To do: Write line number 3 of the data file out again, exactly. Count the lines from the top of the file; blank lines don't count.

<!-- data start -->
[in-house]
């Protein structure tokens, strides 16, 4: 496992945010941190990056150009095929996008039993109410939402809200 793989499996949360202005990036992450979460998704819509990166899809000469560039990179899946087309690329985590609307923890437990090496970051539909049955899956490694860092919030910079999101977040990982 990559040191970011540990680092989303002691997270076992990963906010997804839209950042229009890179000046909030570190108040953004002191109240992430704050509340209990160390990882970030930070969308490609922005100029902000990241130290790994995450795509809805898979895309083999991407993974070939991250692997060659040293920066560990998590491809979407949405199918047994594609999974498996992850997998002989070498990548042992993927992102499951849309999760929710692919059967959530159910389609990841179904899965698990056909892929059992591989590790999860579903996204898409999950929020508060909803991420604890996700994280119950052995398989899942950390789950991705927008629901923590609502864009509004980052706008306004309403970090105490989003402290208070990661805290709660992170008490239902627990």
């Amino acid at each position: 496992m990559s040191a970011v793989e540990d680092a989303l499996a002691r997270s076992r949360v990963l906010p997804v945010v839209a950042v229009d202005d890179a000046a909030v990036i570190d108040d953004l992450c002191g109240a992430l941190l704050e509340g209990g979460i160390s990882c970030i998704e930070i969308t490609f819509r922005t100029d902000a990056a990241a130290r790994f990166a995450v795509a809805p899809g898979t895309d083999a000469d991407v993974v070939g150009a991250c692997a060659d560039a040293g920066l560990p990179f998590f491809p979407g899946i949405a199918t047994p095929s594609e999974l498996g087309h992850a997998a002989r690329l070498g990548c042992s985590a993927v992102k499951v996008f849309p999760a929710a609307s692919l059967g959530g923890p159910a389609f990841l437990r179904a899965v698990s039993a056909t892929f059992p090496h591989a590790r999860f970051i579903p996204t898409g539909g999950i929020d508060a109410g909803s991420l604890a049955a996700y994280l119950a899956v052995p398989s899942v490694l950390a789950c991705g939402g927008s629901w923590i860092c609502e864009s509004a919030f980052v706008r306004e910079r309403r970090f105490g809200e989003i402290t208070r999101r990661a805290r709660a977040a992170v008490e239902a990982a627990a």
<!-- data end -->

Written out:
């Amino acid at each position: 496992m990559s040191a970011v793989e540990d680092a989303l499996a002691r997270s076992r949360v990963l906010p997804v945010v839209a950042v229009d202005d890179a000046a909030v990036i570190d108040d953004l992450c002191g109240a992430l941190l704050e509340g209990g979460i160390s990882c970030i998704e930070i969308t490609f819509r922005t100029d902000a990056a990241a130290r790994f990166a995450v795509a809805p899809g898979t895309d083999a000469d991407v993974v070939g150009a991250c692997a060659d560039a040293g920066l560990p990179f998590f491809p979407g899946i949405a199918t047994p095929s594609e999974l498996g087309h992850a997998a002989r690329l070498g990548c042992s985590a993927v992102k499951v996008f849309p999760a929710a609307s692919l059967g959530g923890p159910a389609f990841l437990r179904a899965v698990s039993a056909t892929f059992p090496h591989a590790r999860f970051i579903p996204t898409g539909g999950i929020d508060a109410g909803s991420l604890a049955a996700y994280l119950a899956v052995p398989s899942v490694l950390a789950c991705g939402g927008s629901w923590i860092c609502e864009s509004a919030f980052v706008r306004e910079r309403r970090f105490g809200e989003i402290t208070r999101r990661a805290r709660a977040a992170v008490e239902a990982a627990a």